Lawyers, Linguists and Truthiness

Douglas Kibbee
University of Illinois

Michigan Supreme Court

Michigan Supreme Court in the Hall of Justice. Source: Wikimedia Commons

Are lies information? This was the question before the Supreme Court of Michigan in a 2016 case (People v. Harris, based on a 2009 incident). A police officer was charged with pulling a motorist out of his car and beating him; he and two other police officers were charged with obstruction of justice for lying about what happened. Michigan law protects officers from self-incrimination by providing that “an involuntary statement made by a law enforcement officer, and any information derived from that involuntary statement, shall not be used against the law enforcement officer in a criminal proceeding.” The law further defines an involuntary statement as any information that might lead to dismissal from the force or other sanctions. The question before the court was: Are false statements information, and thus protected?

To answer the question the court turned first to dictionaries, following a trend that has increased dramatically since the mid-1980s. In the 1960s dictionaries were referenced in only sixteen opinions of the US Supreme Court; in the decade 2000–2010 dictionaries were cited in 225 opinions (Kirchmeier & Thumma 2010:85). The judicial philosophy of Strict Textualism, also referred to as Originalism and New Originalism, has spurred this lexicological turn. The late Justice Antonin Scalia was a leading proponent of this approach, which claims to seek the “original public meaning” of the Constitution and subsequent statutes. The justices attempt to assess how the public would have understood these texts at the time they were written. The alleged purpose of these efforts is to keep appointed judges from rewriting laws written and voted on by elected representatives (Solum 2011 and 2017 traces the twists and turns of this judicial philosophy).

For the interpretation of the Constitution, the justices have consulted Noah Webster’s dictionary (1828) along with those of Samuel Johnson (1755) and of Thomas Dyche and William Pardon (1735). The first appeared 40 years after the writing of the Constitution, the other two in England, and well before the Constitutional convention. Justices Alito and Thomas, in their dissent to the decision of Manuel v. Joliet (2017), considered the definition of “seize”, trying to sidestep the issue of chronology by citing later editions of the British dictionaries. The justices conveniently overlooked one of the definitions in Dyche and Pardon that contradicted their perspective, evidence of what Aprill (1998) has called ‘dictionary shopping’. Considering the notion of cruel and unusual punishment (Eighth Amendment) Justice Thomas chose to cite the first half of Johnson’s and Webster’s definition of cruel but to ignore the second half (Stinneford 2017: 467-468). Maggs (2014) notes many ways in which dictionaries can be misused but retains confidence that dictionaries can represent ‘objective meaning’.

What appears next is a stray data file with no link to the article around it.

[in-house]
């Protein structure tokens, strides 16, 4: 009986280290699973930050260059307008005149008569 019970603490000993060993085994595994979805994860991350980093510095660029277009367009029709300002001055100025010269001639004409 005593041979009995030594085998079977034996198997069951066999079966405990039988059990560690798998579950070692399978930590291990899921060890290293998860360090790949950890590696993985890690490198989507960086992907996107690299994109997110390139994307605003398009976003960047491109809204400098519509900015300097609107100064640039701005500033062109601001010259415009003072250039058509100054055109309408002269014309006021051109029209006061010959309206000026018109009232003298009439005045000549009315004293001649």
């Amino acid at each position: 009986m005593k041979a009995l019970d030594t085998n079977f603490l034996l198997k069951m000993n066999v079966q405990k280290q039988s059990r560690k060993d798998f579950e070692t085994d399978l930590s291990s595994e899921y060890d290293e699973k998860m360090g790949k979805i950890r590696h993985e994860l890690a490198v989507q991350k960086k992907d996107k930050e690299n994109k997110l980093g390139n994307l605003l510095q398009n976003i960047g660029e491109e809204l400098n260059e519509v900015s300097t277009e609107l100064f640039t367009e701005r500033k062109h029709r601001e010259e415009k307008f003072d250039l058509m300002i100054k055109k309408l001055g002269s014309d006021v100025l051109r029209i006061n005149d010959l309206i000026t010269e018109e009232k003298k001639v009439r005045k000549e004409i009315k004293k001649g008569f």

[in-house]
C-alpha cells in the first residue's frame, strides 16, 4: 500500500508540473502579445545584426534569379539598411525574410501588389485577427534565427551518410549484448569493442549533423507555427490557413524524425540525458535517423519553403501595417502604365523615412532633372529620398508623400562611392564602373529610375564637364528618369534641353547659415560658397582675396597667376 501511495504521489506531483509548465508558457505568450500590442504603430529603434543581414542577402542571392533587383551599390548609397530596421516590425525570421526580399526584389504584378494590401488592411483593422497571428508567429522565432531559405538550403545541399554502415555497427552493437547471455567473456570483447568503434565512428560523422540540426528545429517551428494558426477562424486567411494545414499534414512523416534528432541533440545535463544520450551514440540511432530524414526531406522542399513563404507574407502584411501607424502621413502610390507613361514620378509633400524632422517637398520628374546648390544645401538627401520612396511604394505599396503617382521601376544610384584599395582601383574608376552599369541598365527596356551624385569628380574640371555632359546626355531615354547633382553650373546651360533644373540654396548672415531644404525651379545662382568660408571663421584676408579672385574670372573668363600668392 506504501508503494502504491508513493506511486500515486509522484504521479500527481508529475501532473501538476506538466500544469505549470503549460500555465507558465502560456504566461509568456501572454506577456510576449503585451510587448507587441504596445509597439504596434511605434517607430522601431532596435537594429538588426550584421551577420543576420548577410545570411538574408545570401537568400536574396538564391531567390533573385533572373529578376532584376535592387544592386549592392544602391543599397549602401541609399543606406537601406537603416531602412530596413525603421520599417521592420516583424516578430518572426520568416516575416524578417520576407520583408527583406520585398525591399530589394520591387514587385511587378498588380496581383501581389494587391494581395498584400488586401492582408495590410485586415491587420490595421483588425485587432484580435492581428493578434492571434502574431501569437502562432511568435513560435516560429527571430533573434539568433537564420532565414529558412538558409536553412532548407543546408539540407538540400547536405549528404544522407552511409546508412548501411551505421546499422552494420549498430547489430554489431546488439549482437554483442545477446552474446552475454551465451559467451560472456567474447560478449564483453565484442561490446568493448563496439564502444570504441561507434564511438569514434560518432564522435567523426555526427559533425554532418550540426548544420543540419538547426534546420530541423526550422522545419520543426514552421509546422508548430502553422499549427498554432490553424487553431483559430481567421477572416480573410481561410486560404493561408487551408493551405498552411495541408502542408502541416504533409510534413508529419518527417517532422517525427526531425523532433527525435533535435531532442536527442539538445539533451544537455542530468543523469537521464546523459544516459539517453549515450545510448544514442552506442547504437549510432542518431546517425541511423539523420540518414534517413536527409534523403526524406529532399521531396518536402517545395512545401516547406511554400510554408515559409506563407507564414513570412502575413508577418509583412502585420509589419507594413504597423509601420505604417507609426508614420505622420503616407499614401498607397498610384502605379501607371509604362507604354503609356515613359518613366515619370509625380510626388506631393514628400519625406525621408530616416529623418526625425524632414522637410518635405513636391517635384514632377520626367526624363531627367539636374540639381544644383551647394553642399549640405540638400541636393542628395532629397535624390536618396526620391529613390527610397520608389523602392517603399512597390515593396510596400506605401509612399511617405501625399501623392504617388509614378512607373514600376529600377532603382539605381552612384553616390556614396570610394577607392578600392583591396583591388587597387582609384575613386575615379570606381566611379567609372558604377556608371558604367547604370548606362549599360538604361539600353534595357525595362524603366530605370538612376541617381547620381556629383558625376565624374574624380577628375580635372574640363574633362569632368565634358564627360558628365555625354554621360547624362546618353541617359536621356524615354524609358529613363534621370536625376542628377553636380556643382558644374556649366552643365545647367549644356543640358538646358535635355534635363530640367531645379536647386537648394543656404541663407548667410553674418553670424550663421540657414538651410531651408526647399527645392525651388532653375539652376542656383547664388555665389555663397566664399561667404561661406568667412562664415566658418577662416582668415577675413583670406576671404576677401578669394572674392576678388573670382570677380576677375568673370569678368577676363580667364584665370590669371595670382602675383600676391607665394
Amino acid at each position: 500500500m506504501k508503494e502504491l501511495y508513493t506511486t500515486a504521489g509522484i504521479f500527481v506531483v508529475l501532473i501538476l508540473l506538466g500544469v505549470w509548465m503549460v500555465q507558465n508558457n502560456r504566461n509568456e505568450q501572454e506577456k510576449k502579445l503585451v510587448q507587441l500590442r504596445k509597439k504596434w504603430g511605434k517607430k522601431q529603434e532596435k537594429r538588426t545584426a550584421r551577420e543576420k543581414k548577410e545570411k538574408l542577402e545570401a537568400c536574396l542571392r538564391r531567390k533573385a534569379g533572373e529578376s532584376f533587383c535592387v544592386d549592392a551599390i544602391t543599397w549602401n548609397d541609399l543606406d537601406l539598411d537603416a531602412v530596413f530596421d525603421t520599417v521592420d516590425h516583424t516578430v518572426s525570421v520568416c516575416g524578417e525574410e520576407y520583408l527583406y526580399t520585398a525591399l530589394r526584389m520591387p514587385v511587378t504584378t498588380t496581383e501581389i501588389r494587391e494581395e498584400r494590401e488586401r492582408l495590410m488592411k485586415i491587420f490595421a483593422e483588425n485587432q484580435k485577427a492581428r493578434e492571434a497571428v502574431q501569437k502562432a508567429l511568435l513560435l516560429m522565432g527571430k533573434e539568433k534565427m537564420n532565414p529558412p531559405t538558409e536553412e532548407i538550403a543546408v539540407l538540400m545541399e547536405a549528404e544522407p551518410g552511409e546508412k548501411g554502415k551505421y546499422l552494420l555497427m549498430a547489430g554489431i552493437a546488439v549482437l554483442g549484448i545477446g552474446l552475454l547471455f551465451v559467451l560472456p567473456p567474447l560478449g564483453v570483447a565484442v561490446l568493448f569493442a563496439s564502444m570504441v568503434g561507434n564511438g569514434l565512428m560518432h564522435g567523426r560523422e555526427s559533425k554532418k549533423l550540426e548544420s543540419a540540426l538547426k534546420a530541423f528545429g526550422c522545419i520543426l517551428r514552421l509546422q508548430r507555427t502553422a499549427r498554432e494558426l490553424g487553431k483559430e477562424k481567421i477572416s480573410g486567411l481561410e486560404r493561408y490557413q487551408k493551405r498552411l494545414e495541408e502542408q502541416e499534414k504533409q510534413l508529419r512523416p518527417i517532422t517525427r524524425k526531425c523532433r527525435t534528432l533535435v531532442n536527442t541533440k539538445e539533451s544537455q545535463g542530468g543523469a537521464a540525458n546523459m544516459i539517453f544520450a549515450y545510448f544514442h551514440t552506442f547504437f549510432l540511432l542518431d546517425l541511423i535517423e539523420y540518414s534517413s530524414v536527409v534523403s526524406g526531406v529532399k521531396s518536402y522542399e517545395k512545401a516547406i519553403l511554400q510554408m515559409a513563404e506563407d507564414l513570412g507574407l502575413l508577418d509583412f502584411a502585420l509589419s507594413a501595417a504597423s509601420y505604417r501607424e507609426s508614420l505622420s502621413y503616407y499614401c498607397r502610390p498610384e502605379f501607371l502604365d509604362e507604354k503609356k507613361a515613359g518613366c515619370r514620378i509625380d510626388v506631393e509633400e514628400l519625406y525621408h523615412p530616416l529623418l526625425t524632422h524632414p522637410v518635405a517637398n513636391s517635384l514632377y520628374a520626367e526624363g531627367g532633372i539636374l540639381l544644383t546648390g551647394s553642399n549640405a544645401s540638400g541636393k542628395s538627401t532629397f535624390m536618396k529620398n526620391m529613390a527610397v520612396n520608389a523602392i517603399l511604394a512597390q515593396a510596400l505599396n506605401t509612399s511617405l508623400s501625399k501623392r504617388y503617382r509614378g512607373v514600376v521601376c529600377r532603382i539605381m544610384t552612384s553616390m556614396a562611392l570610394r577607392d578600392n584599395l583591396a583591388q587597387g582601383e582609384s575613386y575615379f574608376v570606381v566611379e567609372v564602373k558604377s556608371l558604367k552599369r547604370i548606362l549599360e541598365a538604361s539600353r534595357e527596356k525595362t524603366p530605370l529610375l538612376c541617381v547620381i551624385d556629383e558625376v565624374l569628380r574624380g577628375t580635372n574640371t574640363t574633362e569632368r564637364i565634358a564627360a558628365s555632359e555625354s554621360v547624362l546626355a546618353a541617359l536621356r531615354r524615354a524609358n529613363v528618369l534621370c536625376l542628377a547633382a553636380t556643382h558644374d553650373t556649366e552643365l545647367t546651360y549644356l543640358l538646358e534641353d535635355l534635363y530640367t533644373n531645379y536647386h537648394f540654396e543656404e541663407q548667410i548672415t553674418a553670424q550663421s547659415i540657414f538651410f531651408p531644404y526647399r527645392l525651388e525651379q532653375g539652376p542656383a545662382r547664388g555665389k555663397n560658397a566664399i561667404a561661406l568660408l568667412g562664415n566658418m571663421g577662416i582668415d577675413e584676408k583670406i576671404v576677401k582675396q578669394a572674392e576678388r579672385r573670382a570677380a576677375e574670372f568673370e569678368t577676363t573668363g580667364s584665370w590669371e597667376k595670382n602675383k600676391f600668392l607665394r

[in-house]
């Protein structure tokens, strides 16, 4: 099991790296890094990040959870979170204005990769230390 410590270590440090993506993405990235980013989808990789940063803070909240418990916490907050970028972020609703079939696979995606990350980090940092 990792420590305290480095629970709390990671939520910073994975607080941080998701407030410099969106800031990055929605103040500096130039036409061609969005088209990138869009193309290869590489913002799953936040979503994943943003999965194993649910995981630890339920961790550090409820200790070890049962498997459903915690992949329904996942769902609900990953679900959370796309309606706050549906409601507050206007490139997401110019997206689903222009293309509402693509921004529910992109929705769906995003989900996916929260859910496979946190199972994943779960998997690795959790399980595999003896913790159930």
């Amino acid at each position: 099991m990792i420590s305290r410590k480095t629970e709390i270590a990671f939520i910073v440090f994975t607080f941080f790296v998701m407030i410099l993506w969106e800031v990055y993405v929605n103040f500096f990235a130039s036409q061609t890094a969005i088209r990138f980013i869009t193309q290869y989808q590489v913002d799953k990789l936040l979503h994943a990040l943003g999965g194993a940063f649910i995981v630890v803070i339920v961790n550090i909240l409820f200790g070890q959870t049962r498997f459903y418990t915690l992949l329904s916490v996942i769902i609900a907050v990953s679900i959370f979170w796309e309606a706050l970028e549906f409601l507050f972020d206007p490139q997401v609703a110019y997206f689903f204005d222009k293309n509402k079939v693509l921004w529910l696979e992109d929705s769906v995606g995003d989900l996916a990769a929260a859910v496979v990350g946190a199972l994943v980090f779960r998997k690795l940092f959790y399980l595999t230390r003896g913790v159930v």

One new twist on originalism is the use of linguistic corpora. A linguistic corpus, such as the Corpus of Contemporary American English (COCA), is a computerized collection of texts, such as newspapers, magazines, and, for spoken language, the transcripts of TV and radio programs. These can be searched to determine frequency of usage and collocations – placing words in context. That context is often not discernible from dictionaries. COCA has more than 520 million words in its corpus, but covers only the period 1990-2015; the Corpus of Historical American English (COHA) has 400 million words, from sources going back to 1810.

Some judges have used Google to help determine the meaning of a term – for example, recently retired 7th Circuit Judge Richard Posner’s study of the meaning of “harboring” undocumented immigrants (U. S. v. Costello, 2012) or Utah Judge Thomas Lee’s analysis of the meaning of “discharge a weapon” (State v. Rasabout, 2015). Linguistic corpora, such as the COCA and COHA, are more focused and offer better search mechanisms but, as COHA’s earliest texts date to 1810, it offers limited help for constitutional questions.

The real problem in relying on such sources is a lack of awareness of how linguists have created – and continue to create – dictionaries, grammars and linguistic corpora. All three of the early dictionaries cited had distinct biases of class, region and religion, and were compiled from very limited sources. Modern dictionaries also have their biases: the usage panel of the American Heritage Dictionary was created in reaction to the supposed ‘permissiveness’ of Webster’s Third. Its members are drawn mostly from the intellectual elites of the east and west coasts. Merriam-Webster‘s citation files are huge, but still rely heavily on the intellectual class of the northeast, including The New York Times and The New Yorker. Grammars and grammatical theory itself are similarly influenced by often unacknowledged ideologies. Language and the study of language are social products, as is the law.